Endurance mode mixes it up, first by showcasing LiveRoutes in action, the streets of a bewilderingly pretty Dubai snaking off into the distance, each corner providing a new surprise, second by forcing a new approach to play. Victory goes to the driver covering the greatest distance in lengthy races – customisable up to a whopping 40 minutes, though here a couple of merciful five-minute defeats – rather than passing a finish line first. Constantly keeping up with the unpredictable track while trying to nimbly zip between rivals and avoid collisions, all to get the most miles on the wheels, proves a thrilling challenge.
The last mode tested was Checkpoint. Flipping Endurance on its head, this knocks players out of the race as the run out of time between, well, checkpoints. Nothing gamers haven’t seen before but, coupled with LiveRoutes again randomising the track progression, feels somehow fresher than comparable efforts elsewhere.
Although not shown yet, Gowing promises that Grid 2 will also have “Time Attack, which is all about setting the best time whilst all drivers are on track but not jostling for position. Face-Off and Touge –two-player focussed race modes. Drift challenge. Then the Global Challenge which adds a couple of race types to that – Power Lap, which is standing start, timed lap; Overtake, which is passing event traffic in a given time, and the Checkpoint mode”
Beneath the hood of all the multiplayer components is Codemasters’ integrated Racenet. “[It’s] technically been in beta since [DiRT Showdown] was released, so Grid 2 will signify the 1.0 release of it,” Gowing told us. “We’ve been listening to community feedback, so that’s allowed us to expand our feature set. You’ll see Racenet being a pillar of the game, driving our Global Challenge system, where nine events are presented to the world each week, and you compete against your friends or rivals to do the best cumulative performance over the week. Racenet is the main pusher and puller all of that, it’s providing all of the rosters in-game, the tracking, everything.”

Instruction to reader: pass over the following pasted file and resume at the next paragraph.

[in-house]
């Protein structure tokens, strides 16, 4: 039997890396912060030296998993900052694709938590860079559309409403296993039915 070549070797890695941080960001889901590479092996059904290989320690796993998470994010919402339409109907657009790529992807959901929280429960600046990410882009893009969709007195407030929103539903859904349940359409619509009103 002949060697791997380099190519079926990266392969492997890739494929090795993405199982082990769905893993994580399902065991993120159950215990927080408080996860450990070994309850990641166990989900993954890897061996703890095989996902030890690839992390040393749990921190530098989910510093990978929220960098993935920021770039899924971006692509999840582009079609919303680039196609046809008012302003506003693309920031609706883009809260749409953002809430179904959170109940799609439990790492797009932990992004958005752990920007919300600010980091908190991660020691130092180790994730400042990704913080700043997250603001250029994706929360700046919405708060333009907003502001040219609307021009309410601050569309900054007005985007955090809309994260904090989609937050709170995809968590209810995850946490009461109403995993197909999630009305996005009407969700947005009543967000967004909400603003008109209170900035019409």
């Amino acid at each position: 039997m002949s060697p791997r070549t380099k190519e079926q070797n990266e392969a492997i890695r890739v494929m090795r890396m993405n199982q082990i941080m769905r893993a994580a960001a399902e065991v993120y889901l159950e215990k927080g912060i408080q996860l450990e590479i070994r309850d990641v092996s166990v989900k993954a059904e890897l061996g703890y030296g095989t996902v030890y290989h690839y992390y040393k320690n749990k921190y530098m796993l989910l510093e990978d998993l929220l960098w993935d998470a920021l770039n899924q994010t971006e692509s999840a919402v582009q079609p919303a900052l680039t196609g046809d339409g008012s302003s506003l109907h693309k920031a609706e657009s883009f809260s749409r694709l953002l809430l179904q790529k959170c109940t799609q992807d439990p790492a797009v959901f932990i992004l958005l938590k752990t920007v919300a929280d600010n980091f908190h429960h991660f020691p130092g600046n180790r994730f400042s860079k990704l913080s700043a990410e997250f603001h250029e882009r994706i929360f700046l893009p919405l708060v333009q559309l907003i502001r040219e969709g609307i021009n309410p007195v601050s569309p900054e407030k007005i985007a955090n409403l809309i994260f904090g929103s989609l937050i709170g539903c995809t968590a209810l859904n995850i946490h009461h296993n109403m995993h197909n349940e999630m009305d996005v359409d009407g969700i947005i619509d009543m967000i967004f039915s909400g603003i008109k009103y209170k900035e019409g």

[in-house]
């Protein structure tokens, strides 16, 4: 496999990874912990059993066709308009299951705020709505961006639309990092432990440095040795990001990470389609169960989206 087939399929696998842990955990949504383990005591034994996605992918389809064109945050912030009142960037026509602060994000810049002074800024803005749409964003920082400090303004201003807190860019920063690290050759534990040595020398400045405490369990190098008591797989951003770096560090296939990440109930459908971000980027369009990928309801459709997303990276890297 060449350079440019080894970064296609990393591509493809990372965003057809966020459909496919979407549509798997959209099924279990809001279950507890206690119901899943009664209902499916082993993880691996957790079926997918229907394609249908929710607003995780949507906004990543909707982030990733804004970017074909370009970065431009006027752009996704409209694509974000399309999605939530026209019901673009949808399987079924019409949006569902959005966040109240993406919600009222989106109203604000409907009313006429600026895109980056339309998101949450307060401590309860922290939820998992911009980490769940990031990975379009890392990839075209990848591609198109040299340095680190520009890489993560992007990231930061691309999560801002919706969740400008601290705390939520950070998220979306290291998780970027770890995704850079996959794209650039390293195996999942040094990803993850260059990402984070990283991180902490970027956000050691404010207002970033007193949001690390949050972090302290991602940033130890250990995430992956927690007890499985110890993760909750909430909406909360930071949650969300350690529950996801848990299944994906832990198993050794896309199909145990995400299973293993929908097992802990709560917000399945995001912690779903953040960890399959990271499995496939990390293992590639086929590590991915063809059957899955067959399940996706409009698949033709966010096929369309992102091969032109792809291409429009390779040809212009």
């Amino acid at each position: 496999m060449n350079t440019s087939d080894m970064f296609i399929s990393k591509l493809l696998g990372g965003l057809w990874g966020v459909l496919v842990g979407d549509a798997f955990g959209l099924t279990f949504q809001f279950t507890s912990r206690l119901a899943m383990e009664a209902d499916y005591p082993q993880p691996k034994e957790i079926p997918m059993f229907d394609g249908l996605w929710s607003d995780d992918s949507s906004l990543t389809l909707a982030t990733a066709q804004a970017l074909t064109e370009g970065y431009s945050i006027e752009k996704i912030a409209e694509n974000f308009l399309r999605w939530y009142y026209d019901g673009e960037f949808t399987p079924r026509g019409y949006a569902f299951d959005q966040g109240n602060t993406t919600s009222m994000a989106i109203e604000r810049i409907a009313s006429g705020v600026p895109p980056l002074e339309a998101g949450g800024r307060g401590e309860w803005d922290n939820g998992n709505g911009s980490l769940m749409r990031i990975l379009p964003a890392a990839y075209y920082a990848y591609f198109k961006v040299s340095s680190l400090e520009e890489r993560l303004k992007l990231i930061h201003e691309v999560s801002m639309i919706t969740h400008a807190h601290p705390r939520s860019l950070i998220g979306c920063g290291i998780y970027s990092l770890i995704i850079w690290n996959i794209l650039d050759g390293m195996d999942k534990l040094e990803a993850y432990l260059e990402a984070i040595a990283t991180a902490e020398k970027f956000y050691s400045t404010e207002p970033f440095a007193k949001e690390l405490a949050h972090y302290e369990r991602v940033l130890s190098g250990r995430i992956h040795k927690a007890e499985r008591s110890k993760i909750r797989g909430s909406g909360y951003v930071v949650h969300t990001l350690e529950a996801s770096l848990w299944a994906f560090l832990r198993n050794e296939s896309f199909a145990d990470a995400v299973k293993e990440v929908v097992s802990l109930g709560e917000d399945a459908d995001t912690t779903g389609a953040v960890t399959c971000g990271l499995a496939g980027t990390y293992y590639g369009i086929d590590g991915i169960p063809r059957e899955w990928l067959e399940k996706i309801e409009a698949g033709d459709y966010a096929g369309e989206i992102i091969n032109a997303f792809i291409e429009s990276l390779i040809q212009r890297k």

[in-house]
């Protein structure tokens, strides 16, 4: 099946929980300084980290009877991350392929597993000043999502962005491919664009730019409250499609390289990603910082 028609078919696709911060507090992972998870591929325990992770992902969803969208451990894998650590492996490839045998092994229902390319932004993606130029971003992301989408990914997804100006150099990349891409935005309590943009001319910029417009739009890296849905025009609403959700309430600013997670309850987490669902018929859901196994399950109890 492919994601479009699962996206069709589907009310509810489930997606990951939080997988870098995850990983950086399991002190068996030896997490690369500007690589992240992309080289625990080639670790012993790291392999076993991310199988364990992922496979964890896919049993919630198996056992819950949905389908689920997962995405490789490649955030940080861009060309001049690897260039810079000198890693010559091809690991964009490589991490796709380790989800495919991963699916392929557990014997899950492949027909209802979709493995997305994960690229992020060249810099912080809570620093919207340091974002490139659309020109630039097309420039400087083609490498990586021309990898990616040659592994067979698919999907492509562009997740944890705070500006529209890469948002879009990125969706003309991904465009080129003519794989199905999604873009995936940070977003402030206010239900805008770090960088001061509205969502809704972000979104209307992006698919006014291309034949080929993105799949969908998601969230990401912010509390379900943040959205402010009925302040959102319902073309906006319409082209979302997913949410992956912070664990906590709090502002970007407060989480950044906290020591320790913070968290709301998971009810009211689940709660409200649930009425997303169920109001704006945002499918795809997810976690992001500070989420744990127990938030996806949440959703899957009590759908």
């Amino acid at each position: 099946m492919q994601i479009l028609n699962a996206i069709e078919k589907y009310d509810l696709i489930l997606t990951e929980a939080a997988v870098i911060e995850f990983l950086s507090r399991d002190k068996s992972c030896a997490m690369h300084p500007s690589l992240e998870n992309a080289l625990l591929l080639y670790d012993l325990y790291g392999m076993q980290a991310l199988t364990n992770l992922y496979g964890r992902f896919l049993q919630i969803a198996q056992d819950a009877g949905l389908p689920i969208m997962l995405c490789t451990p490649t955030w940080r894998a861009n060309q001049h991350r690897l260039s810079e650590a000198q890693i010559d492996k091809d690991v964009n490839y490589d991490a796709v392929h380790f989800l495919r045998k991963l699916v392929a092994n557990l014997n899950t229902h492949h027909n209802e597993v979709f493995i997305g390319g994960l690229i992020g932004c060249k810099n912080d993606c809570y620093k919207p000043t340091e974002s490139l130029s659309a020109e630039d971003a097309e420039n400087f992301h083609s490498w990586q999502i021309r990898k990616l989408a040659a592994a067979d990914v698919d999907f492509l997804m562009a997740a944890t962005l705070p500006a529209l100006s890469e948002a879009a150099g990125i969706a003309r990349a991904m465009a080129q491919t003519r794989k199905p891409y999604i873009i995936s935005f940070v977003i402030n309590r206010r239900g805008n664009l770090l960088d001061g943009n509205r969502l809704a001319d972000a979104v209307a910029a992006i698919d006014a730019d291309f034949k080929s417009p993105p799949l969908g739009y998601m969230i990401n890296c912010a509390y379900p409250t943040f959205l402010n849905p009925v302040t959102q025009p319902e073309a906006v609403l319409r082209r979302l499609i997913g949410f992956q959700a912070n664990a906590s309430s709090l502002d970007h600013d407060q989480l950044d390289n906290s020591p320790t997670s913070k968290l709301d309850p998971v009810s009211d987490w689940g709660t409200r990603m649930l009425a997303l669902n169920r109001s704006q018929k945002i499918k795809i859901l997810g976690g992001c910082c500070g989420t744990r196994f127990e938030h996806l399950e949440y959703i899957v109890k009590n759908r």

Although some players may not like the sound of ‘levelling up’ through the two chains of career and multiplayer, those separate paths and the option of playing with the variable LiveRoutes routes helps make the action genuinely competitive. There’s no grinding on single player only to take the best cars online, and having ever-shifting routes means every twist and turn is down to skill, reaction and performance rather than more obsessive players memorising tracks. Another subtle tweak is in upgrades, purchased with the cash won in-game, which can nudge a cars’ performance into the next championship tier. Trick out a Nissan R34 just right, and you could be racing it out of class against the likes of the BAC Mono. In these situations more than any other, each victory has to be 100% earned.
In the five-year gap since the first Grid, the DiRT series has veered between rallying and stunt driving, while the Formula One license has been focussed on creating a precise simulation of the real-world sport. Grid 2 now has the chance to complete Codemasters’ triptych of racing offerings, delivering an experience distinct from its garage-mates – and with it shaping up to be a chrome-plated, sexed-up street racer with a fresh take on competitive multiplayer, it should do just that.
Matt Kamen is a freelance games journalist. When the revolution comes, he’s putting anyone who didn’t buy a Dreamcast up against the wall first. You can follow him on IGN and Twitter.
By Matt Kamen